“She went from being an ‘A’ student to ‘I don’t want to be here anymore. I don’t want to be doing this,’” says Christina Nichols, McKayla’s mother.
At first, McKayla figured her struggles were part of adapting to a new system. But her grasp of how to progress never improved.
“I started giving up on it,” McKayla says. “I couldn’t do it. The teachers weren’t helping.”
Students were allowed 10-minute sessions each week with a teacher to ask questions or seek clarifications. But McKayla had far too many questions to be handled in those brief sessions. Video mini-lessons designed by Summit Learning to assist struggling students rarely helped her.
The district’s clunky start with Summit Learning hasn’t passed without consequences. At least nine students left Wellington’s schools over Summit, seven from the high school and two from Kennedy Elementary, according to Kern. The Doddses will send their son to the nearby South Haven school district this school year. The Nichols family enrolled McKayla in an online homeschooling platform called Acellus Academy.
At least a dozen parents became vocal opponents of Summit Learning, and they contend that concerns about the program resonate much more broadly across the district.
Opposition to Summit Learning in Wellington, as well as McPherson, eventually attracted national media attention from The New York Times, the “Today” show, the BBC and the online magazine Slate. Those media outlets tended to cover the Summit Learning controversy by focusing on the increased role that technology plays in public education and whether Silicon Valley titans such as Facebook are pushing the use of computer-based learning in the classrooms at the expense of good teaching and the students’ best interests.
Yet as Wellington’s school year ended in May, district officials could point to indications that Summit was working well for many students.
Buckendorff, the high school principal, says a survey conducted at student-led conferences in the spring showed 80% of the students giving positive feedback on Summit Learning. The district remains committed to the platform and juniors at the high school will be added to the list of grades using Summit Learning this fall.
At the beginning of the school year, though, “we were still learning” – teachers and students alike, Kern says. “Some of the complaints that were the loudest were just growing pains trying to figure it out. Now our teachers are doing really well with it; therefore the students were doing better with it.”
Michaela Washington-Adkins’ experience with Summit Learning echoed what Kern says.
“In the beginning, it was rough and hard to adapt to. But as I went through the school year, things worked themselves out,” Washington-Adkins said in an e-mail response to questions.
She relishes being able to work at her own pace now, instead of enduring the sense of being held back. As challenging as the change to Summit Learning was, she says, she’s convinced it was the right thing to do.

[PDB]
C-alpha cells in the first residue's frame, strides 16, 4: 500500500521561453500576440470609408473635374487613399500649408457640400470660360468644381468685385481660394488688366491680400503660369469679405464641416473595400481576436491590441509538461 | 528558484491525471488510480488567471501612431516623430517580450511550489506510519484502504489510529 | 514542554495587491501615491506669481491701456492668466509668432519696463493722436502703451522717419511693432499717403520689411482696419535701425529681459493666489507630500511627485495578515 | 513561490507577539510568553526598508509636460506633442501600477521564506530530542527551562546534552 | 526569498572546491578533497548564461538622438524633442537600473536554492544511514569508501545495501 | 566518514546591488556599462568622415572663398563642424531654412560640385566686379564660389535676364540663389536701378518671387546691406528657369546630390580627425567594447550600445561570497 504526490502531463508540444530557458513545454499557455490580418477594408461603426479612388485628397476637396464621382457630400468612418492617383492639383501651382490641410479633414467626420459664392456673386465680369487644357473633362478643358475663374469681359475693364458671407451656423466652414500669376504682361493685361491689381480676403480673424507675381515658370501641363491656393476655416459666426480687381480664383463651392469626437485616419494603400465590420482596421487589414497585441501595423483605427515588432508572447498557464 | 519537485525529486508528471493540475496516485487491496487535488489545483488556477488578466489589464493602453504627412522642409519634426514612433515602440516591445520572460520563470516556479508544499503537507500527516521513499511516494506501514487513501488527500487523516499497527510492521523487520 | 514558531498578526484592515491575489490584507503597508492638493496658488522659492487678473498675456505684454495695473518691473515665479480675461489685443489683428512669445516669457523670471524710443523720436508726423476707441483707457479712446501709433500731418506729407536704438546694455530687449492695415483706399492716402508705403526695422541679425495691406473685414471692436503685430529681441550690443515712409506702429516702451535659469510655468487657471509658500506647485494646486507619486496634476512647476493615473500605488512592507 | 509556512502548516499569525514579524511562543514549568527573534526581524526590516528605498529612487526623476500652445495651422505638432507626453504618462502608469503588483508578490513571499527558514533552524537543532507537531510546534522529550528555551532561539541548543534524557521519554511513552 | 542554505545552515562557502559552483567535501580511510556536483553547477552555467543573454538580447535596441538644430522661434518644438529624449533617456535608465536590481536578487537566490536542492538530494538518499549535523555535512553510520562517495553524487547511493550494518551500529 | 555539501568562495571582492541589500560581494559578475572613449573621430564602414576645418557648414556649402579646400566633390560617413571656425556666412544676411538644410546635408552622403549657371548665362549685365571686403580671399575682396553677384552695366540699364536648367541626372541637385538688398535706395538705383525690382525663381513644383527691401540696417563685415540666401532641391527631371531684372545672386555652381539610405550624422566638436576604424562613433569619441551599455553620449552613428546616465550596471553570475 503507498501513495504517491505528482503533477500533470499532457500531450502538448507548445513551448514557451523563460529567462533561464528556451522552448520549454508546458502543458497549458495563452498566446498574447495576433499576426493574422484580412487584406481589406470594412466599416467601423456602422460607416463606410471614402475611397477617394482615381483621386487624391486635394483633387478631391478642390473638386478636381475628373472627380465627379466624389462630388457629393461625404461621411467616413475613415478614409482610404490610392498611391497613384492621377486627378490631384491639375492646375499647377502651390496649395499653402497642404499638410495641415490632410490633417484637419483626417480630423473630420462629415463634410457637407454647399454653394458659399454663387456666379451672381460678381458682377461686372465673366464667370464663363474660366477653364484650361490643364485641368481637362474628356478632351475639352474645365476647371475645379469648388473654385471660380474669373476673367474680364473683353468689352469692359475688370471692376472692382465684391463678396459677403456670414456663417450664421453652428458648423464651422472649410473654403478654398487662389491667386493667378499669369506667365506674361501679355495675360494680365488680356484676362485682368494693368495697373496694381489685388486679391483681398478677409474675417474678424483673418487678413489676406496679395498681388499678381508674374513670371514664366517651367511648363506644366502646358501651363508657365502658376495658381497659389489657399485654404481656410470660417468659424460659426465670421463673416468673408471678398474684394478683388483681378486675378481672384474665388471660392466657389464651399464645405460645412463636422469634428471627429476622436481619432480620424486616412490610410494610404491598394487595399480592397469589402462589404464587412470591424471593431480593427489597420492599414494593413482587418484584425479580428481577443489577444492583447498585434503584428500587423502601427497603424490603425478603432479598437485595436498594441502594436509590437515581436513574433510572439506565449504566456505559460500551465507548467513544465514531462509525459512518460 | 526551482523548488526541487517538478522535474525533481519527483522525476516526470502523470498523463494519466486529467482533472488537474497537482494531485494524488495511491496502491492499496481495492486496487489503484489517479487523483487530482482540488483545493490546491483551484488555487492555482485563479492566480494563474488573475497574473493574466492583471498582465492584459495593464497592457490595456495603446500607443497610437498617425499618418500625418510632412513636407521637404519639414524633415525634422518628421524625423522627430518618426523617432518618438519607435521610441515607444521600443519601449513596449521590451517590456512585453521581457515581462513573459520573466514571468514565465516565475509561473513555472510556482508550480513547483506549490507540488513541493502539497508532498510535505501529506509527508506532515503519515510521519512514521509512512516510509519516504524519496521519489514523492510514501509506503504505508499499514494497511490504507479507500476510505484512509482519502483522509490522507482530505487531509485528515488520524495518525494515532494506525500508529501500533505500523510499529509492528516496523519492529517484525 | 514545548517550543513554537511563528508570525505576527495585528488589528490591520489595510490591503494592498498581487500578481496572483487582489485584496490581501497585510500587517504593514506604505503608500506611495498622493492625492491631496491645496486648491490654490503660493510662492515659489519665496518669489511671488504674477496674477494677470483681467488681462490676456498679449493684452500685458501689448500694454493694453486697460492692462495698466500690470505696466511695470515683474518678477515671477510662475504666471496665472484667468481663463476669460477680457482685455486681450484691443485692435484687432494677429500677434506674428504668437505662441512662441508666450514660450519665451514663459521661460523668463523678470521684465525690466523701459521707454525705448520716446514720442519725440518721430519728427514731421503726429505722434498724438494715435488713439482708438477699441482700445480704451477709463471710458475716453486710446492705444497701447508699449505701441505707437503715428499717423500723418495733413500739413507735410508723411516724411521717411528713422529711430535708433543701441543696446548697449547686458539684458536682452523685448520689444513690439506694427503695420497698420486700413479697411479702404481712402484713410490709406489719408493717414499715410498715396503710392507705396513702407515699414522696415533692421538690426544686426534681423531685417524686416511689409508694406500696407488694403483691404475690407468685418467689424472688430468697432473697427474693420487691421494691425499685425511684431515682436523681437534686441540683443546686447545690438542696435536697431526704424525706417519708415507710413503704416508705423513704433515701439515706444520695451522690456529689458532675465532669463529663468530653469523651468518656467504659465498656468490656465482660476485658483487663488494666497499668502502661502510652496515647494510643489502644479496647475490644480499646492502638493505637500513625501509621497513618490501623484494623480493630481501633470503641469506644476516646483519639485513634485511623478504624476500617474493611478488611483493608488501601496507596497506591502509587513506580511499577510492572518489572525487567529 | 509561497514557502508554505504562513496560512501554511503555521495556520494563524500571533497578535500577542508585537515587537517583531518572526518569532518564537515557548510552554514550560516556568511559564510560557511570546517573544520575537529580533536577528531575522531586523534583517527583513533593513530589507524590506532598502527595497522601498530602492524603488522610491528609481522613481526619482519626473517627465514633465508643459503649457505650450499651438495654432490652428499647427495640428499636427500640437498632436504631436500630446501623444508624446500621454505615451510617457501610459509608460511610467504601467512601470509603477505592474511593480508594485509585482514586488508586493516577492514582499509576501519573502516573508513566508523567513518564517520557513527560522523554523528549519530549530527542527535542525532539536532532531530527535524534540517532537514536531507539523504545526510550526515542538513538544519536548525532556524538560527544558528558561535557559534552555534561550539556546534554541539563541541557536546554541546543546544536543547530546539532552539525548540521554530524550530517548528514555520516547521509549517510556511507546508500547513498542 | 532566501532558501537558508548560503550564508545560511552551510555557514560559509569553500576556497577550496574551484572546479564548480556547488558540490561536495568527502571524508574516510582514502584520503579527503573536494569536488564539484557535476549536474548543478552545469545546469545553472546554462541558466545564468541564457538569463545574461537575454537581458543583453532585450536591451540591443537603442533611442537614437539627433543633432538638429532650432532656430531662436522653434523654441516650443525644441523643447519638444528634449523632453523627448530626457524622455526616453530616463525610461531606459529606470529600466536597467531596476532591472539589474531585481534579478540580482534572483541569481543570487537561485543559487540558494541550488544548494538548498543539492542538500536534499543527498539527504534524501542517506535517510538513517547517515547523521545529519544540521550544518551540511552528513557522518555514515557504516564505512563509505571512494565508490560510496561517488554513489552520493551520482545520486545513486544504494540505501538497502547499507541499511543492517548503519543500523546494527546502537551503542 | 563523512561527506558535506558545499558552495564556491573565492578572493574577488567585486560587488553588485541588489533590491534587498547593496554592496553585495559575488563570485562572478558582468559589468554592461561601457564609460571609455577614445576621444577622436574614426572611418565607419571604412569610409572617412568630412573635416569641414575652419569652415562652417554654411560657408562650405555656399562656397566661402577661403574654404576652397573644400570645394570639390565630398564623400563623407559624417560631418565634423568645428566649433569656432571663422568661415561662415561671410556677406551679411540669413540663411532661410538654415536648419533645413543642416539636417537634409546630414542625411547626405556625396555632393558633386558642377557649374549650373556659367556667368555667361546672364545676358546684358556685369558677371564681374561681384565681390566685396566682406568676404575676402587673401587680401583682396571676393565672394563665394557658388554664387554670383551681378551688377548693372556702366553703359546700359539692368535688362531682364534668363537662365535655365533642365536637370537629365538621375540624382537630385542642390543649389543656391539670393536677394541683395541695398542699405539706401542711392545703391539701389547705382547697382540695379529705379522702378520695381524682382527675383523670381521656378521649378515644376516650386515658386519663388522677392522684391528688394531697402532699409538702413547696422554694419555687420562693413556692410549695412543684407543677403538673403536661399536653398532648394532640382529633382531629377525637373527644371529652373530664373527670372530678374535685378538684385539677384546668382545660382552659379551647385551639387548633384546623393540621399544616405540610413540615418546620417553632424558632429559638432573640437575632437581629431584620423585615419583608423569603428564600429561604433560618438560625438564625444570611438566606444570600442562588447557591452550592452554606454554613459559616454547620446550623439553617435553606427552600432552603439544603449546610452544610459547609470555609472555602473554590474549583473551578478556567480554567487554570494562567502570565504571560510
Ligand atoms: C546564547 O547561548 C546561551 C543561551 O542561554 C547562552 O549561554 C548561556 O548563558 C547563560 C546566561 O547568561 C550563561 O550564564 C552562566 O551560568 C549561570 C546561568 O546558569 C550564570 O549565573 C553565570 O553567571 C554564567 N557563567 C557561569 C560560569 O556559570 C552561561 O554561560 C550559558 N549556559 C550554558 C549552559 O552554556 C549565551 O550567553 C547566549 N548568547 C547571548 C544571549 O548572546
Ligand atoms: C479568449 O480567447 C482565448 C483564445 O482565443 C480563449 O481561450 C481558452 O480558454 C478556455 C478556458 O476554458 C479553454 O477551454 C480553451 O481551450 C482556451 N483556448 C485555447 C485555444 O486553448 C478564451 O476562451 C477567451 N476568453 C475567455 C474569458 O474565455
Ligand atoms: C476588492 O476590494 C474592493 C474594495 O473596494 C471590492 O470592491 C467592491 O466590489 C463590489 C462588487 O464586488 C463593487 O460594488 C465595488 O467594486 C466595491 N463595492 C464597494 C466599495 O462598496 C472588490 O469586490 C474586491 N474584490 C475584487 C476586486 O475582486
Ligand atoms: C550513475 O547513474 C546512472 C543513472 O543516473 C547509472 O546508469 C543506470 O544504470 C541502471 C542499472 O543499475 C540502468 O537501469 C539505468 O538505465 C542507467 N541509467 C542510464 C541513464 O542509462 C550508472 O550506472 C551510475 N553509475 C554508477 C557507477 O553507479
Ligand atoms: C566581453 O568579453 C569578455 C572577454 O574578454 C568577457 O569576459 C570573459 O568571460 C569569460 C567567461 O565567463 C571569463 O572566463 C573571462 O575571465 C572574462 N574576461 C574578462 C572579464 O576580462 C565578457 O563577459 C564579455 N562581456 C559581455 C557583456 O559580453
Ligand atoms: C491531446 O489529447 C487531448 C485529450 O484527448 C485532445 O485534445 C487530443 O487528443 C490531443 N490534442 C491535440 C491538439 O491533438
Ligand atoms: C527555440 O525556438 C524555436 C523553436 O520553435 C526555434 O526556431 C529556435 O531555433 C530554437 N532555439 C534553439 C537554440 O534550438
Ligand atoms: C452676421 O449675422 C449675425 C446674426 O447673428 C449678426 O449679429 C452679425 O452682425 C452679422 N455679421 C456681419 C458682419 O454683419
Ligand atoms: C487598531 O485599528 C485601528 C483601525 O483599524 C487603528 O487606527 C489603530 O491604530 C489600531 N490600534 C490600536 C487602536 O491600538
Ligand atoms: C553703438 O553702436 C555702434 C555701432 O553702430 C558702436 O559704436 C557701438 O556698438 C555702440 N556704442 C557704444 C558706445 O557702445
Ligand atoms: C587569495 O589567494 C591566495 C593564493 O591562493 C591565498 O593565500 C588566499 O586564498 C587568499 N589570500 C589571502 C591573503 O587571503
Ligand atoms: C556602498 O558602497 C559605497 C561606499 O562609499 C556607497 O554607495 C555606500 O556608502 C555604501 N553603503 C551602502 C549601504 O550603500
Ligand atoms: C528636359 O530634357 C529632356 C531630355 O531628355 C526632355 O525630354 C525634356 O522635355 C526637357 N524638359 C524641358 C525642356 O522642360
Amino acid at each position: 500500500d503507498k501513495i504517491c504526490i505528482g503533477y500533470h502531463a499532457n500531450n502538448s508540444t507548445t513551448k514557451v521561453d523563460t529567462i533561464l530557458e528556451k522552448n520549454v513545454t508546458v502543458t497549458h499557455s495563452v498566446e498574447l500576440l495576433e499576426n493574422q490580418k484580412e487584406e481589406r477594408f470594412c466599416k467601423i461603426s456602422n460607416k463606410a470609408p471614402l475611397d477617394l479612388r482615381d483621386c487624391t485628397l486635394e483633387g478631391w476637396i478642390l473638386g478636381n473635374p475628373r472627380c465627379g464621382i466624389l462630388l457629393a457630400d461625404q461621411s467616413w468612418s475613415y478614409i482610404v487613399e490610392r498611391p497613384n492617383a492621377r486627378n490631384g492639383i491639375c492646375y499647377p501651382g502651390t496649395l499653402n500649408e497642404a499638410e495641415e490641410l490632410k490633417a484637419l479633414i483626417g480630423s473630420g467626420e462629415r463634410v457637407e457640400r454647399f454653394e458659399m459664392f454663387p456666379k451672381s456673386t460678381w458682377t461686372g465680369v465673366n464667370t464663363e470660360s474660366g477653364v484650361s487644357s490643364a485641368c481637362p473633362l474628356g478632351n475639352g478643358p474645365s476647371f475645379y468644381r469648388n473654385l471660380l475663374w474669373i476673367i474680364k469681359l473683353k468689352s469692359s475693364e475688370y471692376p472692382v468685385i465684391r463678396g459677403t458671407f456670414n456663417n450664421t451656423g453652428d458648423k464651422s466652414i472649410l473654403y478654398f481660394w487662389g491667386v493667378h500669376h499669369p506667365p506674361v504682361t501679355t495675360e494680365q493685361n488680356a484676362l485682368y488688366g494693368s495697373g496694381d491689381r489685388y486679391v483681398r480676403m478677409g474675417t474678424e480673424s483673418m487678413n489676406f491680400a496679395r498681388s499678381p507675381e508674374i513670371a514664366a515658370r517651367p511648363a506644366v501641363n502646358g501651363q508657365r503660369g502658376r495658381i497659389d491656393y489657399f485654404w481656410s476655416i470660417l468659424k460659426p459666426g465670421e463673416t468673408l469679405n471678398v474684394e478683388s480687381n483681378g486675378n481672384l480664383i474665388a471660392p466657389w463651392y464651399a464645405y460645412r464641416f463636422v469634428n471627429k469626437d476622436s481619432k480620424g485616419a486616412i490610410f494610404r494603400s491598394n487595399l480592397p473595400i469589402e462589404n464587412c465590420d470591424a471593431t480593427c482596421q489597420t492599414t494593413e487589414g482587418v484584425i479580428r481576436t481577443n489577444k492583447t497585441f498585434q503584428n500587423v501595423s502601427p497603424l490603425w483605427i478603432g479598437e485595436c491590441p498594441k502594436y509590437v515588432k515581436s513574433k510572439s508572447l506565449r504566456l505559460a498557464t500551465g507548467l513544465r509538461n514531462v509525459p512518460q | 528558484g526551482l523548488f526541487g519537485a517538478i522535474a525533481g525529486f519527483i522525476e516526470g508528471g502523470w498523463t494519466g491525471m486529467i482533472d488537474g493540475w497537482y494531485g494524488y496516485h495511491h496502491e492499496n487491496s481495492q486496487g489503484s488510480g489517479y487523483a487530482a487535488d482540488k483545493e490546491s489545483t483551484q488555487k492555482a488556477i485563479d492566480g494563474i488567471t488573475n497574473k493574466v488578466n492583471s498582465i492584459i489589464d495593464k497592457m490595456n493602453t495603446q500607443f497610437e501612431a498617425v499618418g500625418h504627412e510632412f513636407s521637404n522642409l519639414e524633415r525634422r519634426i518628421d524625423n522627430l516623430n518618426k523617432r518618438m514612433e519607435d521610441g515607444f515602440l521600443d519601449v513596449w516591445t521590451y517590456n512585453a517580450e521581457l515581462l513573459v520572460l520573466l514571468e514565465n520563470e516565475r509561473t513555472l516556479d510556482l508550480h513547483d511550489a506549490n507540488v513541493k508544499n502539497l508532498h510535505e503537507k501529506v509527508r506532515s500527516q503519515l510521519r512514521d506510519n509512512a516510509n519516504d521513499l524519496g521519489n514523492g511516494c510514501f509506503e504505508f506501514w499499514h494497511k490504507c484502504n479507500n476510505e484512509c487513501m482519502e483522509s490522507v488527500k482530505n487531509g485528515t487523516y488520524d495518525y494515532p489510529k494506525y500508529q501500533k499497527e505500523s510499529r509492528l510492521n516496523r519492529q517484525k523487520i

“The world is constantly changing, and our education has to keep up in some way,” Washington-Adkins says. “Can I completely say that Summit Learning program may be our best way of learning in today’s world? Maybe not. Yet I believe it’s a step towards what we’re aiming for in our school system today.”
In Summit Learning, students work on assignments at their own pace but can’t advance to the next step until it’s been assessed and approved by a teacher.
“Our students were used to coming to class, cramming for a test, taking a test and moving on,” Kern says. “Summit doesn’t let you move on until you master the content. That’s a whole new concept.”
That meant some students had to retake tests numerous times. Parents say it also meant students sometimes waited for days before their teacher had a chance to review their assignments and give the approval to move on.
One of the early challenges for teachers, Kern says, was that in Summit they weren’t grading multiple-choice tests; they were assessing learned skills. That was more time-consuming.
“Summit teaches you how to think and solve problems,” Kern says. “It is scary. It’s scary for kids.”
The new way of completing assignments meant more students didn’t get it right the first time.
“There were so many kids that really struggled with having the ability to persevere in something, and if they didn’t succeed the first time, they just wanted to quit,” Kern says. “They did not have that perseverance or ability to keep trying new ways to solve the problem. It’s OK not to get it right the first time.”
Buckendorff called the change from the lecture format to personalized learning on the Summit Learning platform “a paradigm shift, and that’s where a lot of the pushback is.”
“There are 4.0 students that are struggling with the new way of doing things,” he says.
The district is trying to apply what it learned from last year’s launch to make things run more smoothly this fall. This coming school year’s schedule will create space for teachers “so they have more time to give feedback during the school day.” The district is also offering an opt-out choice this school year for parents who don’t want their children in the Summit program to help ease the transition.
But opponents are not going away. They’ve organized closed groups on Facebook to discuss the issue. Wellington Parents for Education, which opposes Summit Learning, had nearly 250 members as the school year neared its end.
Another Facebook group, which calls itself Kansas Communities for Quality Education Without Summit, has nearly 650 members, some of whom hail from the McPherson, Wellington and Newton districts.
Critics are also taking their concerns to voters.